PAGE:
Differences between adjustable and fixed rate loans

A fixed-rate loan features a fixed payment amount over the life of your loan. Your property taxes increase, or rarely, decrease, and so might the homeowner’s insurance in your monthly payment. For the most part payments for your fixed-rate mortgage will be very stable.

Early in a fixed-rate loan, most of your monthly payment pays interest, and a much smaller percentage goes to principal. That gradually reverses as the loan ages.

You might choose a fixed-rate loan in order to lock in a low interest rate. Borrowers choose fixed-rate loans when interest rates are low and they wish to lock in the lower rate. If you have an Adjustable Rate Mortgage (ARM) now, refinancing into a fixed-rate loan can offer greater consistency in monthly payments. If you currently have an Adjustable Rate Mortgage (ARM), we’ll be glad to assist you in locking a fixed-rate at a good rate. Call All American Home Mortgage at (702) 794-4300 to learn more.

Adjustable Rate Mortgages — ARMs, come in many varieties. Generally, interest on ARMs are based on an outside index. Some examples of outside indexes are: the 6-month Certificate of Deposit (CD) rate, the 1 year rate on Treasure Securities, the Federal Home Loan Bank’s 11th District Cost of Funds Index (COFI), or others.

The majority of Adjustable Rate Mortgages are capped, which means they won’t increase over a specified amount in a given period of time. Some ARMs can’t adjust more than two percent per year, regardless of the underlying interest rate. Sometimes an ARM features a “payment cap” which guarantees your payment won’t  increase beyond a fixed amount in a given year. Additionally, almost all ARMs have a “lifetime cap” — this cap means that your interest rate won’t go over the cap percentage.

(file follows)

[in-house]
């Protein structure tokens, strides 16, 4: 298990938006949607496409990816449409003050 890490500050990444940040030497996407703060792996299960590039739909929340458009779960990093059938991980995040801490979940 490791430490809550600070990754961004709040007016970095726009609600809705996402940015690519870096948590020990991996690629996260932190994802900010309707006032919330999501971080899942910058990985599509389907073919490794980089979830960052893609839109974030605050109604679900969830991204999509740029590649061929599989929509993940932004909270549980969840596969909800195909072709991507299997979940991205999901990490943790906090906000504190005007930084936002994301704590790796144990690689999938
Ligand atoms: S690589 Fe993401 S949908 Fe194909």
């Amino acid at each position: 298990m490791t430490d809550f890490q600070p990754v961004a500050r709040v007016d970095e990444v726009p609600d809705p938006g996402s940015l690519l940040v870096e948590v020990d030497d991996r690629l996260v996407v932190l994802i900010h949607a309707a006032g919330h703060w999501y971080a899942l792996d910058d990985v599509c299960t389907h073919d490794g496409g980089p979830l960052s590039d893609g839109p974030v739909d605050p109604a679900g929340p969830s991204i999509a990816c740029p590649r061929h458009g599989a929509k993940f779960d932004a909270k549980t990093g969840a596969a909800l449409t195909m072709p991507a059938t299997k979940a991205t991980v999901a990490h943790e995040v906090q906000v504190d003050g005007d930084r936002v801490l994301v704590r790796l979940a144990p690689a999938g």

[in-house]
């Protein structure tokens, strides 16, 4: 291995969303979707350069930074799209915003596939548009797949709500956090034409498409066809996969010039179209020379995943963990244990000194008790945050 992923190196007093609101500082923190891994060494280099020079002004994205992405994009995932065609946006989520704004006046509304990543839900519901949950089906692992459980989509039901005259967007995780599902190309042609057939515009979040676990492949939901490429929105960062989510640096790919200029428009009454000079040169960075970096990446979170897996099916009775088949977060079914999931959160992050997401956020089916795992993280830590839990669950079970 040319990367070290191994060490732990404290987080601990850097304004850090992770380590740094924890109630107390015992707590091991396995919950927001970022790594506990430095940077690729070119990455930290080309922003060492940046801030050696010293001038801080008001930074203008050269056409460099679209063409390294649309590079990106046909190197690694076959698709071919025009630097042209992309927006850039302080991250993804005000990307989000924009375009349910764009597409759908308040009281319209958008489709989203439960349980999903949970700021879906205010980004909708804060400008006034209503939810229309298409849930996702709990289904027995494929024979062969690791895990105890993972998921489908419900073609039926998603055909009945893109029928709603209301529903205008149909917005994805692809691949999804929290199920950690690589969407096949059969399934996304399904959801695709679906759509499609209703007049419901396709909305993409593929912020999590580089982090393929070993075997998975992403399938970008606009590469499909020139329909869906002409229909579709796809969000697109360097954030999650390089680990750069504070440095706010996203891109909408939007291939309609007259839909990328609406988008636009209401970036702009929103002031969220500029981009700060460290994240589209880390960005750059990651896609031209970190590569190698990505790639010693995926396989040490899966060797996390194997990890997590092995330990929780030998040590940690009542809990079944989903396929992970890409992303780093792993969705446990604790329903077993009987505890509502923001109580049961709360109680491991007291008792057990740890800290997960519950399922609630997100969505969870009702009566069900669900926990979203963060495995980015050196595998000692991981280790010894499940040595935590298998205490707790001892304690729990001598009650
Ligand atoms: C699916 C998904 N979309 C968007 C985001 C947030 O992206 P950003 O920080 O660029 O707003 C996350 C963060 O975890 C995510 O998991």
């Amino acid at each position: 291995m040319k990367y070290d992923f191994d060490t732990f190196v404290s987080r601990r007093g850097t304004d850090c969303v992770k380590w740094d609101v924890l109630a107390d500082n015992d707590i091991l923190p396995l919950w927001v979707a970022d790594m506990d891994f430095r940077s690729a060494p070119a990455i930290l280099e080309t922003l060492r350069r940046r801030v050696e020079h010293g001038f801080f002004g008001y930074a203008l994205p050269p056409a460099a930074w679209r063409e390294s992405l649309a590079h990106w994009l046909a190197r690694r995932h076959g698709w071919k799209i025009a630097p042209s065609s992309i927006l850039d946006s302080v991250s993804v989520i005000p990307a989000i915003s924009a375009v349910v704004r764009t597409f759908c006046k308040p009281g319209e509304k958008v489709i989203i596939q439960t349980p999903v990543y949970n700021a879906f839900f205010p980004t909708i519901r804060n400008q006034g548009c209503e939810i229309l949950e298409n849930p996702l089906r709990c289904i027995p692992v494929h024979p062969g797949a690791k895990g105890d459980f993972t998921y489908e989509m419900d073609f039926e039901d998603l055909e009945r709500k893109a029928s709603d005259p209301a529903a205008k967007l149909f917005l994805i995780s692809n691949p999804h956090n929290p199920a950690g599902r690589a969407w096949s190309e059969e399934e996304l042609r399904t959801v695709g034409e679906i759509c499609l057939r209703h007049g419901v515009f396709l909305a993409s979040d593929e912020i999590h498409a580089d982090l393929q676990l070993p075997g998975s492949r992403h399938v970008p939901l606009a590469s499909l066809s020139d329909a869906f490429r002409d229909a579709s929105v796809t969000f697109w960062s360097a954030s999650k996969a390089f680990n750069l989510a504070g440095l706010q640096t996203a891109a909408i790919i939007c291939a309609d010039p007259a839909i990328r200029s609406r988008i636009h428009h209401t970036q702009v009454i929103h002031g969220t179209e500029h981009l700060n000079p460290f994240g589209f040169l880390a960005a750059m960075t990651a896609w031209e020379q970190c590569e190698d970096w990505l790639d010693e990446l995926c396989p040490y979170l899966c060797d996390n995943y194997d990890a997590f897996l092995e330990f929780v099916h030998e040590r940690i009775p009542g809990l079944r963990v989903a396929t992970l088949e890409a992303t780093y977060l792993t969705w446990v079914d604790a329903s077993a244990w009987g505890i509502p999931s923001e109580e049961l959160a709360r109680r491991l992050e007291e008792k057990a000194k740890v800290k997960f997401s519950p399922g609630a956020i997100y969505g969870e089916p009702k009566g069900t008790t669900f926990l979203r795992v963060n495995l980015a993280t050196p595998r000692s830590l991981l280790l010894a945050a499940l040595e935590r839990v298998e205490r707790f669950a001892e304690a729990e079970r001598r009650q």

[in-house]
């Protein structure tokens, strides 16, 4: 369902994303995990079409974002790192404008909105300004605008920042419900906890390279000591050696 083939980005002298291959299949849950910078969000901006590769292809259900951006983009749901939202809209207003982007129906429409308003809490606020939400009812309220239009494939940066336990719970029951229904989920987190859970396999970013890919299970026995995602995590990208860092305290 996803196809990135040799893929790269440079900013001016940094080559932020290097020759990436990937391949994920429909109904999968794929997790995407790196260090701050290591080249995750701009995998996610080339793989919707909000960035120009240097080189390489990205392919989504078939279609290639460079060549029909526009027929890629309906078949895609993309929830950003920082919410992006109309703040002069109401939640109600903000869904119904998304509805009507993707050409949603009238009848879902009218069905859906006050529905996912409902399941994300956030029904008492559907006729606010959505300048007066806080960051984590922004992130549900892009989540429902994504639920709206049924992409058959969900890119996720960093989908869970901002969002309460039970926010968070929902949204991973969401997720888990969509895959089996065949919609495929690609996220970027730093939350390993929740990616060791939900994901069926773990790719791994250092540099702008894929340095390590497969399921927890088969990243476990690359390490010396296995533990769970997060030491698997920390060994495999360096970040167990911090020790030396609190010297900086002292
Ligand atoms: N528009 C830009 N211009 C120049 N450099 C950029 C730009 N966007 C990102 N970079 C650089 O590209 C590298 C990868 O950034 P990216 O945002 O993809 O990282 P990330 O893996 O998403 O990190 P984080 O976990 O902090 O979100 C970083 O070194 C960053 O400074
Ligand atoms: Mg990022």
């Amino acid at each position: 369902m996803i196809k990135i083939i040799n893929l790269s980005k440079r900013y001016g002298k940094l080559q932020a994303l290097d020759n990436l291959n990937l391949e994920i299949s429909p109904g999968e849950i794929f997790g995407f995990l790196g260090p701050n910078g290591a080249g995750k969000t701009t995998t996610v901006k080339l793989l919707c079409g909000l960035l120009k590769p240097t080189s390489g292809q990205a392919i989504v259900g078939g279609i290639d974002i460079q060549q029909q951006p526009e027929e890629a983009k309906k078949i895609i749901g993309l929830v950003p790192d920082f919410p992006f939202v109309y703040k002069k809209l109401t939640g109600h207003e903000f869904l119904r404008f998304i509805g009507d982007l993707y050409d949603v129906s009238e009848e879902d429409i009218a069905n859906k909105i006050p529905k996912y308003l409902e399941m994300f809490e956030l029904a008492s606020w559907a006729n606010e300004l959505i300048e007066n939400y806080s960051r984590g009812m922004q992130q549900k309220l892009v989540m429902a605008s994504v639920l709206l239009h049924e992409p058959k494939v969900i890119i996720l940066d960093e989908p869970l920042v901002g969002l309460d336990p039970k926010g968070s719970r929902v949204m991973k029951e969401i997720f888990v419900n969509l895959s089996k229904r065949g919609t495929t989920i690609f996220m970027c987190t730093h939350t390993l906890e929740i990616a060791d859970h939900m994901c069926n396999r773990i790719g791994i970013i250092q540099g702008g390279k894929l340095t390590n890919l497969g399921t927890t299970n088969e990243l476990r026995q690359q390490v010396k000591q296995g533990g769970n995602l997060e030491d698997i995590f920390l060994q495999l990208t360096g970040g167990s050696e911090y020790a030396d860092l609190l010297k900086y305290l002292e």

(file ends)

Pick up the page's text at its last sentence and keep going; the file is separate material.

fixed page image 2.1ARMs most often feature the lowest, most attractive rates toward the beginning. They usually provide that rate for an initial period that varies greatly. You’ve probably read about 5/1 or 3/1 ARMs. For these loans, the initial rate is fixed for three or five years. After this period it adjusts every year. These types of loans are fixed for 3 or 5 years, then adjust after the initial period. These loans are often best for people who expect to move within three or five years. These types of adjustable rate loans are best for people who will move before the initial lock expires.

You might choose an Adjustable Rate Mortgage to get a lower initial interest rate and plan on moving, refinancing or absorbing the higher rate after the introductory rate expires. ARMs are risky when property values go down and borrowers cannot sell their home or refinance their loan.

Have questions about mortgage loans? Call us at (702) 794-4300. It’s our job to answer these questions and many others, so we’re happy to help!